American Diabetes Association
DC22-0483_Online-Only_Supplementary_Material_R1_Clean.pdf (646.69 kB)

Perioperative fully closed-loop insulin delivery in patients undergoing elective surgery: an open-label, randomised controlled trial

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posted on 2022-07-26, 00:10 authored by David Herzig, Simon Suhner, Jonathan Roos, Daniel Schürch, Luca Cecchini, Christos T Nakas, Salome Weiss, Alexander Kadner, Gregor J Kocher, Dominik P Guensch, Malgorzata E Wilinska, Andreas Raabe, Klaus A Siebenrock, Guido Beldi, Beat Gloor, Roman Hovorka, Andreas P Vogt, Lia Bally


Introduction: Perioperative management of glucose levels remains challenging. We aimed to assess whether fully closed-loop subcutaneous insulin delivery would improve glycaemic control compared with standard insulin therapy in insulin-requiring patients undergoing elective surgery.

Research Design and Methods: We did a single-centre, open-label, randomised controlled trial. Patients with diabetes (other than type 1) undergoing elective surgery were recruited from different surgery units and randomized using a minimisation schedule (stratified by HbA1c and daily insulin dose) to fully closed-loop insulin delivery with faster-acting insulin aspart (closed-loop group) or standard insulin therapy according to local clinical practice (control group). Study treatment was administered from hospital admission to discharge (for a maximum of 20 days). The primary endpoint was the proportion of time with sensor glucose in the target range (5.6-10.0 mmol/L).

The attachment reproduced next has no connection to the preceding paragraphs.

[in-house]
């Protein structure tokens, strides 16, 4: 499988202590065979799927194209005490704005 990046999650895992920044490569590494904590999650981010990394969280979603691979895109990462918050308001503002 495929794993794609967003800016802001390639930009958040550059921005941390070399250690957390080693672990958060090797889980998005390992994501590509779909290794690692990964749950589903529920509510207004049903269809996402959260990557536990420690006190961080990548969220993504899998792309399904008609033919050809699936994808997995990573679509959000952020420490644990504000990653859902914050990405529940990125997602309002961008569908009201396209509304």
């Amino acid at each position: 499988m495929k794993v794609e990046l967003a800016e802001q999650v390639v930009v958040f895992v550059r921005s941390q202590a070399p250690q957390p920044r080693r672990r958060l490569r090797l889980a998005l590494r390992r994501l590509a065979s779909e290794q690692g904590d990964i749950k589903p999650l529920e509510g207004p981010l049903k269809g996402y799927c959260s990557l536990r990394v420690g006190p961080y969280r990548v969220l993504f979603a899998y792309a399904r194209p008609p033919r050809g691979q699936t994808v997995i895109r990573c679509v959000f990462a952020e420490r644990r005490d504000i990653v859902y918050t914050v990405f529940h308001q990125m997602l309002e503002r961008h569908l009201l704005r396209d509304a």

Results: Forty-five patients were enrolled and assigned to the closed-loop (n=23) or the control group (n=22). One patient (closed-loop group) withdrew from the study before surgery and was not analysed. Participants underwent abdominal (57%), vascular (23%), orthopaedic (9%), neuro- (9%) or thoracic (2%) surgery. The mean proportion of time that sensor glucose was in the target range was 76.7±10.1% in the closed-loop and 54.7±20.8% in the control group (mean difference 22.0 percentage points [95% CI: 11.9-32.0%; p<0.001]). No episodes of severe hypoglycaemia (<3.0 mmol/L) or hyperglycaemia with ketonaemia nor any study-related adverse events occurred in either group.

Conclusion: In the context of mixed elective surgery, the use of fully closed-loop subcutaneous insulin delivery improves glucose control, without a higher risk of hypoglycaemia.


The study was funded by the Swiss Helmut Horten Foundation and the Swiss Foundation of Anaesthesiology and Intensive Care. Dexcom provided product support (CGM equipment). Company representatives had no role in study design, data collection, data analysis, data interpretation, or writing of the report.